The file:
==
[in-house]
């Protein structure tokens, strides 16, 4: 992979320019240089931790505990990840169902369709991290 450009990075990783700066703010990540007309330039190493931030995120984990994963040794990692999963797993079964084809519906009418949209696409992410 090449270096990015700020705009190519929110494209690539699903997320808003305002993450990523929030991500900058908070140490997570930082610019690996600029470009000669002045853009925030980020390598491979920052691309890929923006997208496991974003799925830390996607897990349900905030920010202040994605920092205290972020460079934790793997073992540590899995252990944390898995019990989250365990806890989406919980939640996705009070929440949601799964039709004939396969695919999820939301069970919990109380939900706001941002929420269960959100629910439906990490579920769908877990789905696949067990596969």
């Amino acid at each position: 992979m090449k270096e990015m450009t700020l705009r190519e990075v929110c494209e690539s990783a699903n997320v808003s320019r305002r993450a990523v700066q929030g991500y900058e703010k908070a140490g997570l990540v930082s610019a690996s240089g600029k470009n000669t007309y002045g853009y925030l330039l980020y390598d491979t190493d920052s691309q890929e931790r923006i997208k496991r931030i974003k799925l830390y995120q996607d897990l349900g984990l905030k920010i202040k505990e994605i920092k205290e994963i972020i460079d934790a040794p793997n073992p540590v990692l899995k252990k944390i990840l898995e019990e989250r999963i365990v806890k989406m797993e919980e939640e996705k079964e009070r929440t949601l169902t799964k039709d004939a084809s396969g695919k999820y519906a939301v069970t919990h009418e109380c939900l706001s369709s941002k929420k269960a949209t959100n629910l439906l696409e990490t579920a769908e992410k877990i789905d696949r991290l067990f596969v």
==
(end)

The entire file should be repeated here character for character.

[in-house]
């Protein structure tokens, strides 16, 4: 992979320019240089931790505990990840169902369709991290 450009990075990783700066703010990540007309330039190493931030995120984990994963040794990692999963797993079964084809519906009418949209696409992410 090449270096990015700020705009190519929110494209690539699903997320808003305002993450990523929030991500900058908070140490997570930082610019690996600029470009000669002045853009925030980020390598491979920052691309890929923006997208496991974003799925830390996607897990349900905030920010202040994605920092205290972020460079934790793997073992540590899995252990944390898995019990989250365990806890989406919980939640996705009070929440949601799964039709004939396969695919999820939301069970919990109380939900706001941002929420269960959100629910439906990490579920769908877990789905696949067990596969």
């Amino acid at each position: 992979m090449k270096e990015m450009t700020l705009r190519e990075v929110c494209e690539s990783a699903n997320v808003s320019r305002r993450a990523v700066q929030g991500y900058e703010k908070a140490g997570l990540v930082s610019a690996s240089g600029k470009n000669t007309y002045g853009y925030l330039l980020y390598d491979t190493d920052s691309q890929e931790r923006i997208k496991r931030i974003k799925l830390y995120q996607d897990l349900g984990l905030k920010i202040k505990e994605i920092k205290e994963i972020i460079d934790a040794p793997n073992p540590v990692l899995k252990k944390i990840l898995e019990e989250r999963i365990v806890k989406m797993e919980e939640e996705k079964e009070r929440t949601l169902t799964k039709d004939a084809s396969g695919k999820y519906a939301v069970t919990h009418e109380c939900l706001s369709s941002k929420k269960a949209t959100n629910l439906l696409e990490t579920a769908e992410k877990i789905d696949r991290l067990f596969v």